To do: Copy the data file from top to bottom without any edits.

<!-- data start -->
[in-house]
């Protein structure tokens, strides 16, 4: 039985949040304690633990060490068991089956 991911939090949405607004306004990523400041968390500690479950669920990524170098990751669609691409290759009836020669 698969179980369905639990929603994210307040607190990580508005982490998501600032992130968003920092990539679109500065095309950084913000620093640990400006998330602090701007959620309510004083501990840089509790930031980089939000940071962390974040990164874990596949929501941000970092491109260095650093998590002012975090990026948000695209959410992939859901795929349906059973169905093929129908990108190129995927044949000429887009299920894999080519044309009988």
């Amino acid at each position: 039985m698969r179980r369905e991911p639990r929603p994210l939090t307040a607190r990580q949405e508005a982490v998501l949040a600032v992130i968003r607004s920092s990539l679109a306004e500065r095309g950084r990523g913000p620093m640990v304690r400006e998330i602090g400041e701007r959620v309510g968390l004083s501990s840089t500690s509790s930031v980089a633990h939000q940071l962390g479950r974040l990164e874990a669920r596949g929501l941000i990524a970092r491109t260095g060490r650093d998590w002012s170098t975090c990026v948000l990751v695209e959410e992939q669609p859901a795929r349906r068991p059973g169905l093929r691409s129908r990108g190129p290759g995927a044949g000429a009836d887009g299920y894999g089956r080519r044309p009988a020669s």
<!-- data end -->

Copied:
[in-house]
């Protein structure tokens, strides 16, 4: 039985949040304690633990060490068991089956 991911939090949405607004306004990523400041968390500690479950669920990524170098990751669609691409290759009836020669 698969179980369905639990929603994210307040607190990580508005982490998501600032992130968003920092990539679109500065095309950084913000620093640990400006998330602090701007959620309510004083501990840089509790930031980089939000940071962390974040990164874990596949929501941000970092491109260095650093998590002012975090990026948000695209959410992939859901795929349906059973169905093929129908990108190129995927044949000429887009299920894999080519044309009988």
């Amino acid at each position: 039985m698969r179980r369905e991911p639990r929603p994210l939090t307040a607190r990580q949405e508005a982490v998501l949040a600032v992130i968003r607004s920092s990539l679109a306004e500065r095309g950084r990523g913000p620093m640990v304690r400006e998330i602090g400041e701007r959620v309510g968390l004083s501990s840089t500690s509790s930031v980089a633990h939000q940071l962390g479950r974040l990164e874990a669920r596949g929501l941000i990524a970092r491109t260095g060490r650093d998590w002012s170098t975090c990026v948000l990751v695209e959410e992939q669609p859901a795929r349906r068991p059973g169905l093929r691409s129908r990108g190129p290759g995927a044949g000429a009836d887009g299920y894999g089956r080519r044309p009988a020669s």